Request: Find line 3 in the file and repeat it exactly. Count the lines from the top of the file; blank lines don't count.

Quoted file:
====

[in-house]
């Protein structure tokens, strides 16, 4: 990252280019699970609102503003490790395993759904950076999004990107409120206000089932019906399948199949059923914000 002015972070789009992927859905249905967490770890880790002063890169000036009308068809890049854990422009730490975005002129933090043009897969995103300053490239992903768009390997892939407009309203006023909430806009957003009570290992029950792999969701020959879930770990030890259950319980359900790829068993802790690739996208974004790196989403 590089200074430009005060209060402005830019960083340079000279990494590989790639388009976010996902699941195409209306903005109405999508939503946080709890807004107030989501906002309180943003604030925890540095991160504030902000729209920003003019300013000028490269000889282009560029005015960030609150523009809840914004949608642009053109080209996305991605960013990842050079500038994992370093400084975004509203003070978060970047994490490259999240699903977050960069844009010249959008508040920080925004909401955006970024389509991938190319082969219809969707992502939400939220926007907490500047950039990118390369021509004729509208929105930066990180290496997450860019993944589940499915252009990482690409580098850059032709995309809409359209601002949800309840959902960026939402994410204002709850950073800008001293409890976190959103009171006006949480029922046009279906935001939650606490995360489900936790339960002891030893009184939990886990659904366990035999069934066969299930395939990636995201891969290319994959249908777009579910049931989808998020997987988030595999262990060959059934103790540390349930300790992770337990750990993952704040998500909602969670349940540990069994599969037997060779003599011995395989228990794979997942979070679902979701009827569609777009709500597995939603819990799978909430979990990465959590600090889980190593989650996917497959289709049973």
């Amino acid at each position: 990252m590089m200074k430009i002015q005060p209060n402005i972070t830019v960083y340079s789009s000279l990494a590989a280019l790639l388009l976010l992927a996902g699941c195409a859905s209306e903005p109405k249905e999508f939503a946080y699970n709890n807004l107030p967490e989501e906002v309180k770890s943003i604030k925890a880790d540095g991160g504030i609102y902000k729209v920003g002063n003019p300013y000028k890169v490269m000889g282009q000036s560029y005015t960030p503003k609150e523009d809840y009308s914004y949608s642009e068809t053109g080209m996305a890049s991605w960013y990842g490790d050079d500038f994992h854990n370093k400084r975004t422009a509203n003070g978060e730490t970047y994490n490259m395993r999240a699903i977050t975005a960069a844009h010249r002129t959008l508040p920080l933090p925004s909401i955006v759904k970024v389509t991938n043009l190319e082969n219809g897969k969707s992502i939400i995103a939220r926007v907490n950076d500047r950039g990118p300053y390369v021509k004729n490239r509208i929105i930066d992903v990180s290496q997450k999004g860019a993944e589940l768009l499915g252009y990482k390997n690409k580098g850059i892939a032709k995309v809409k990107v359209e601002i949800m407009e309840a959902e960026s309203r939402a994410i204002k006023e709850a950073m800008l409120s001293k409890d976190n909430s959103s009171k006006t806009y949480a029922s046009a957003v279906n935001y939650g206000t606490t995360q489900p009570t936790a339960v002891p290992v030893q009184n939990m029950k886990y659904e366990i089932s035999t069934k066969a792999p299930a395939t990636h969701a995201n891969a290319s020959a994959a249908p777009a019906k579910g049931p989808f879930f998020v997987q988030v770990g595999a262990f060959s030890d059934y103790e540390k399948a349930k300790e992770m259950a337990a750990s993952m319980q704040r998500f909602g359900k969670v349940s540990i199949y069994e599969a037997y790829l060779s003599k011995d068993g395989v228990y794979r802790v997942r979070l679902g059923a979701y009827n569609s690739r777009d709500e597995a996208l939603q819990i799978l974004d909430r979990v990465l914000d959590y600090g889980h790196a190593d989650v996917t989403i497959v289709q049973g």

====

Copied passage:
């Amino acid at each position: 990252m590089m200074k430009i002015q005060p209060n402005i972070t830019v960083y340079s789009s000279l990494a590989a280019l790639l388009l976010l992927a996902g699941c195409a859905s209306e903005p109405k249905e999508f939503a946080y699970n709890n807004l107030p967490e989501e906002v309180k770890s943003i604030k925890a880790d540095g991160g504030i609102y902000k729209v920003g002063n003019p300013y000028k890169v490269m000889g282009q000036s560029y005015t960030p503003k609150e523009d809840y009308s914004y949608s642009e068809t053109g080209m996305a890049s991605w960013y990842g490790d050079d500038f994992h854990n370093k400084r975004t422009a509203n003070g978060e730490t970047y994490n490259m395993r999240a699903i977050t975005a960069a844009h010249r002129t959008l508040p920080l933090p925004s909401i955006v759904k970024v389509t991938n043009l190319e082969n219809g897969k969707s992502i939400i995103a939220r926007v907490n950076d500047r950039g990118p300053y390369v021509k004729n490239r509208i929105i930066d992903v990180s290496q997450k999004g860019a993944e589940l768009l499915g252009y990482k390997n690409k580098g850059i892939a032709k995309v809409k990107v359209e601002i949800m407009e309840a959902e960026s309203r939402a994410i204002k006023e709850a950073m800008l409120s001293k409890d976190n909430s959103s009171k006006t806009y949480a029922s046009a957003v279906n935001y939650g206000t606490t995360q489900p009570t936790a339960v002891p290992v030893q009184n939990m029950k886990y659904e366990i089932s035999t069934k066969a792999p299930a395939t990636h969701a995201n891969a290319s020959a994959a249908p777009a019906k579910g049931p989808f879930f998020v997987q988030v770990g595999a262990f060959s030890d059934y103790e540390k399948a349930k300790e992770m259950a337990a750990s993952m319980q704040r998500f909602g359900k969670v349940s540990i199949y069994e599969a037997y790829l060779s003599k011995d068993g395989v228990y794979r802790v997942r979070l679902g059923a979701y009827n569609s690739r777009d709500e597995a996208l939603q819990i799978l974004d909430r979990v990465l914000d959590y600090g889980h790196a190593d989650v996917t989403i497959v289709q049973g």